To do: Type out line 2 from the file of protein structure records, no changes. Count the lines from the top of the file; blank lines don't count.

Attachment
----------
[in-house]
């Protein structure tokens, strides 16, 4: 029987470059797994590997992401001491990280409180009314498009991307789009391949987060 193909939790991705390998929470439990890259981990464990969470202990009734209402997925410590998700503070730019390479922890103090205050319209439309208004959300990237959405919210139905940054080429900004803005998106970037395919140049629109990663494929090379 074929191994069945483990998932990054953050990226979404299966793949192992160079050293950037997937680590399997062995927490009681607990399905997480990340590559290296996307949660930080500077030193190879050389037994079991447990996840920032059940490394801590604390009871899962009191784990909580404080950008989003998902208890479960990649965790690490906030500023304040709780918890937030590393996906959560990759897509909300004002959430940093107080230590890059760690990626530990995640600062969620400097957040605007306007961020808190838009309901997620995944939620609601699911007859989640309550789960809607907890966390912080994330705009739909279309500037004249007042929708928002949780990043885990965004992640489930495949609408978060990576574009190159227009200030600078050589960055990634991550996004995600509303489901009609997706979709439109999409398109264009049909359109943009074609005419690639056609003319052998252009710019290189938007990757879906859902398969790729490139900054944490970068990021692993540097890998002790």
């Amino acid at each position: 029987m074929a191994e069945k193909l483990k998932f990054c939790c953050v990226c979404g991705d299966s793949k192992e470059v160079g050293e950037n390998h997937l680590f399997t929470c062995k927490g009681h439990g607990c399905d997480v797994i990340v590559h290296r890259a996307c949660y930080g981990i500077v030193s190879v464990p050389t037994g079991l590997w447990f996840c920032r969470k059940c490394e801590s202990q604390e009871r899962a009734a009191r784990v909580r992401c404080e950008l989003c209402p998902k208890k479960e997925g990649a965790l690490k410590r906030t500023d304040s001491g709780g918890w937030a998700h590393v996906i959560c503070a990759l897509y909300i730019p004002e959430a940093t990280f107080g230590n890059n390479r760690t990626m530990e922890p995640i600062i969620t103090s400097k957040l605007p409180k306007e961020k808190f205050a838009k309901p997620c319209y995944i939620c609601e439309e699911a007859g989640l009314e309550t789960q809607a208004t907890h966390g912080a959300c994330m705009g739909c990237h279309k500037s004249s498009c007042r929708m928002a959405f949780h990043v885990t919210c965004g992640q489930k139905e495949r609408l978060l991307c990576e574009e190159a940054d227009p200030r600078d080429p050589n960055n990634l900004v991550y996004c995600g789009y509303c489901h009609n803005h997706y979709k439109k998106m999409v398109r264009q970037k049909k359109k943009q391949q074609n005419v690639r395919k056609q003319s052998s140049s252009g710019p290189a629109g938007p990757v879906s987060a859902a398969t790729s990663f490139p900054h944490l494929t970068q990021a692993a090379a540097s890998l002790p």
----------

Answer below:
């Protein structure tokens, strides 16, 4: 029987470059797994590997992401001491990280409180009314498009991307789009391949987060 193909939790991705390998929470439990890259981990464990969470202990009734209402997925410590998700503070730019390479922890103090205050319209439309208004959300990237959405919210139905940054080429900004803005998106970037395919140049629109990663494929090379 074929191994069945483990998932990054953050990226979404299966793949192992160079050293950037997937680590399997062995927490009681607990399905997480990340590559290296996307949660930080500077030193190879050389037994079991447990996840920032059940490394801590604390009871899962009191784990909580404080950008989003998902208890479960990649965790690490906030500023304040709780918890937030590393996906959560990759897509909300004002959430940093107080230590890059760690990626530990995640600062969620400097957040605007306007961020808190838009309901997620995944939620609601699911007859989640309550789960809607907890966390912080994330705009739909279309500037004249007042929708928002949780990043885990965004992640489930495949609408978060990576574009190159227009200030600078050589960055990634991550996004995600509303489901009609997706979709439109999409398109264009049909359109943009074609005419690639056609003319052998252009710019290189938007990757879906859902398969790729490139900054944490970068990021692993540097890998002790």